Your plan has two parts. The first part is prevention. The hard copies of personnel and employee medical files should be secured in locked file cabinets and in a file room to which access is monitored and logged. Website traffic should be evaluated and additional server resources should be available in the event of a DDoS attack. Wireless devices should be protected by passwords, preventing their use in a DDoS attack. A company's most sensitive electronic data ought to be encrypted. Networks should be secured with passwords; and access should be monitored and logged. Third-party providers and outside holders of electronic data should sign agreements affirming the implementation of controls and security, and employees should be trained and regularly reminded to avoid malicious links and downloads.

The second part is reaction. When a hard copy file is stolen or electronic data is copied, a company has to know who to notify, internally, externally, or both. In the event of a DDoS attack, an individual or provider has to be told to allocate additional server resources. Statutes and regulations also drive reactions, often requiring companies to notify state agencies, consumers, or both in the event data is stolen. A reaction plan should include when legal counsel is consulted. Engaging counsel early in the process better positions a company to maintain confidentiality over certain communications about the event.

Review and Test the Plan

It seems obvious, but a plan should be reduced to writing and distributed to those involved. Your plan should also be reviewed by those involved, including legal counsel. Like any workplace policy, those involved should acknowledge in writing their receipt and review of the plan. This written acknowledgment provides the basis of discipline, up to and including termination, should an employee or third-party vendor fail to execute their responsibilities under the plan.

Testing the plan is vitally important. As with every part of this process, the extent and sophistication of any testing will vary from company to company. Testing can be simple, such as talking through reactionary measures on a call or in a meeting. A company, however, should not stop at simple. More sophisticated testing has become commonplace. Companies need to simulate events, and whether staging a file theft or a hacking incident, companies need to experience these events in real time. Penetration testing (or pen testing) can be utilized. Pen testing is typically done with the assistance of a third party and often without company employees knowing the test is occurring. The goal of a pen test is to determine vulnerabilities in a company's systems and network. Common approaches mimic hacks and other cyber events, such as DDoS and brute force attacks. Other examples include staging the theft of a hard copy file, sending an email to test whether employees click malicious links, or calling employees to see if they provide access credentials.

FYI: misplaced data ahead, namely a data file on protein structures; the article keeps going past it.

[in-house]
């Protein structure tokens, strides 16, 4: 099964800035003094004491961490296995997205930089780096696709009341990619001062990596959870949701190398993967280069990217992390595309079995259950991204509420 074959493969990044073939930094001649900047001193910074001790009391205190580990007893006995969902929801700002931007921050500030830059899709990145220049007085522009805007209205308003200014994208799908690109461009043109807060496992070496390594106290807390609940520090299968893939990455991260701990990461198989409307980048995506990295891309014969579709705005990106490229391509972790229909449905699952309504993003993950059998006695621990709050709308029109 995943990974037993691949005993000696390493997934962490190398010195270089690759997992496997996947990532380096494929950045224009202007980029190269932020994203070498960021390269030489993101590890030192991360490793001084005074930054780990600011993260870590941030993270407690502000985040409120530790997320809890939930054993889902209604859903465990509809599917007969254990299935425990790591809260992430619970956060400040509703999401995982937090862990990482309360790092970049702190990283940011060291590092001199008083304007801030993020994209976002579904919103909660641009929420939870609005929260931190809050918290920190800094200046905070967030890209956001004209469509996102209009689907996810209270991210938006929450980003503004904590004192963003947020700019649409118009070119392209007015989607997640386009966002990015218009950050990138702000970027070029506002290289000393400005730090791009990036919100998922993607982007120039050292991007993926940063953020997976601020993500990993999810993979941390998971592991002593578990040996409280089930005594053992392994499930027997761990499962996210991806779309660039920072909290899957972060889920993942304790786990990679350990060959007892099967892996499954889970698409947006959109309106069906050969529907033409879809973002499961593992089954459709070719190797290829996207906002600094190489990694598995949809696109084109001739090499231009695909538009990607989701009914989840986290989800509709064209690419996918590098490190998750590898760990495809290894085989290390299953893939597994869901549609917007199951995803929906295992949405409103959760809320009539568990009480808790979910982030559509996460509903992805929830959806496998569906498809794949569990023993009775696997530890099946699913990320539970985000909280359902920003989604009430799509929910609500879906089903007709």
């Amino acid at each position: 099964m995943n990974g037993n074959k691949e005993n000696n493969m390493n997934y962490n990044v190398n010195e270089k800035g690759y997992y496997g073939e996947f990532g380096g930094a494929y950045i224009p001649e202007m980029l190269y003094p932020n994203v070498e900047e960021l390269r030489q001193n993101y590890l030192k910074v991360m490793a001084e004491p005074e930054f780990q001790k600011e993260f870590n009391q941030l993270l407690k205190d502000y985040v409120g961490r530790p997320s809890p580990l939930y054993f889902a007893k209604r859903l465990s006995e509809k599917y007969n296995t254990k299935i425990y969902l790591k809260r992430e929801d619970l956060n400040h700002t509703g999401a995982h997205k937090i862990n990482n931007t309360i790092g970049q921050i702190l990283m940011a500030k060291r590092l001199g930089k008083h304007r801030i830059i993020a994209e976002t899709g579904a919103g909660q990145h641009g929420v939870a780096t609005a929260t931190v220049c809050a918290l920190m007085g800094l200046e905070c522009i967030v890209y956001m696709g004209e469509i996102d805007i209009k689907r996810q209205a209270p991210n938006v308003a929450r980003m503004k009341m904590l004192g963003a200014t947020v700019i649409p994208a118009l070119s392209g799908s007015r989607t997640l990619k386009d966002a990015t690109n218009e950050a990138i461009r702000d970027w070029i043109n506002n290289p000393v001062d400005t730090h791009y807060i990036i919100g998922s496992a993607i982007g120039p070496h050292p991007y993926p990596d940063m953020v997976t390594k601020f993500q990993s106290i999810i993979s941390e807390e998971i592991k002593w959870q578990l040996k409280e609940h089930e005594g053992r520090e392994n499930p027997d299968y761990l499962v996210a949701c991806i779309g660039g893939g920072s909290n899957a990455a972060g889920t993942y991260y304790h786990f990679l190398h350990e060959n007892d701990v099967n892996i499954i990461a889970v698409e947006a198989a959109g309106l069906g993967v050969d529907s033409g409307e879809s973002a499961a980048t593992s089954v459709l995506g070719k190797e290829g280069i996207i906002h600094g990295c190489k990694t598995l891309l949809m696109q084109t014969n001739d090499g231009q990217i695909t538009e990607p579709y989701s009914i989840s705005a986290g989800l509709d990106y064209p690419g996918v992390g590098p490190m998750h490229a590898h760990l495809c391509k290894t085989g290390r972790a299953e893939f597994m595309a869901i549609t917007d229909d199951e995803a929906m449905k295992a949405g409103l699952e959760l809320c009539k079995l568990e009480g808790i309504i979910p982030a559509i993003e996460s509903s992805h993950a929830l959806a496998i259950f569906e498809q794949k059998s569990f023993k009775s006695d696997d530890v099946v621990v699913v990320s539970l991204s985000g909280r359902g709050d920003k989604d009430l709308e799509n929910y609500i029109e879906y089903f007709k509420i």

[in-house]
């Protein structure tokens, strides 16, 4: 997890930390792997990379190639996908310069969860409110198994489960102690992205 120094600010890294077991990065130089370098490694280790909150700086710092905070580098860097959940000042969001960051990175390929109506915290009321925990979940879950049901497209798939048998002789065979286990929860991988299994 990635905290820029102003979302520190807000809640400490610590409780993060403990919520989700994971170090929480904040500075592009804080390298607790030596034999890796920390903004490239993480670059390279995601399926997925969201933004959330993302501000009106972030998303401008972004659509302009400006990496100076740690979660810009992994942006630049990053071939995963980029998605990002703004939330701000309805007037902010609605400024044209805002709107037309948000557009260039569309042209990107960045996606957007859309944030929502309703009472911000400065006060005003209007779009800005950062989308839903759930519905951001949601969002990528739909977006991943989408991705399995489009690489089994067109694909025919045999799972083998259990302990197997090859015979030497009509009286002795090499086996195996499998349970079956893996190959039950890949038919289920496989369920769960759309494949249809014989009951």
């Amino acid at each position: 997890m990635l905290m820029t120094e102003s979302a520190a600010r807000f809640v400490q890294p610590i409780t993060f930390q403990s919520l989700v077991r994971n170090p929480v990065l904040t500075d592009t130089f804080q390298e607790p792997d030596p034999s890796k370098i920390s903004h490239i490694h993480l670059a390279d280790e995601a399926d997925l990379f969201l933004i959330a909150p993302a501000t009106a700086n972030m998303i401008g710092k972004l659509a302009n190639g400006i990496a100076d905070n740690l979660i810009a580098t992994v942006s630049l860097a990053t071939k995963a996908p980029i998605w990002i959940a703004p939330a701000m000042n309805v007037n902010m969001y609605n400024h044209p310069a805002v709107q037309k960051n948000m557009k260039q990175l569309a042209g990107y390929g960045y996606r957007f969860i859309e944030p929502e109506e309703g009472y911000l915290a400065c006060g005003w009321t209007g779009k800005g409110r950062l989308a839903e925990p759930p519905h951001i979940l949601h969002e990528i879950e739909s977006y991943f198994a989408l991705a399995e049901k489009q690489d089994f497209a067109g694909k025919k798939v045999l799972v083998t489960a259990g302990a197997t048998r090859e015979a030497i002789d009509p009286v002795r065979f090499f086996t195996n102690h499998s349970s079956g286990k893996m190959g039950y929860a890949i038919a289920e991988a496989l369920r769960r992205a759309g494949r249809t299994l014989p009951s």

The harder a company tests a plan – i.e., closely simulating real-world, real-time scenarios – the better a plan will be. Briefings for board members and the c-suite help companies ensure that these issues are taken seriously and given the necessary resources. The ultimate goal is to identify strengths and weaknesses of any plan, and then develop options for emphasizing strengths and addressing weaknesses.

Revise and Repeat

A plan's first draft should not be the only draft. Through testing and review, plans should be revised and updated. In general, this process should be repeated regularly. It must be repeated each time technology is updated, a company decides to retain a new category of data, or a company begins storing data in a different way. If you have any questions or would like additional information regarding event planning and testing, please contact Zachary Busey, CIPP/US or any member of the Firm's Data Protection, Privacy, and Cybersecurity Team.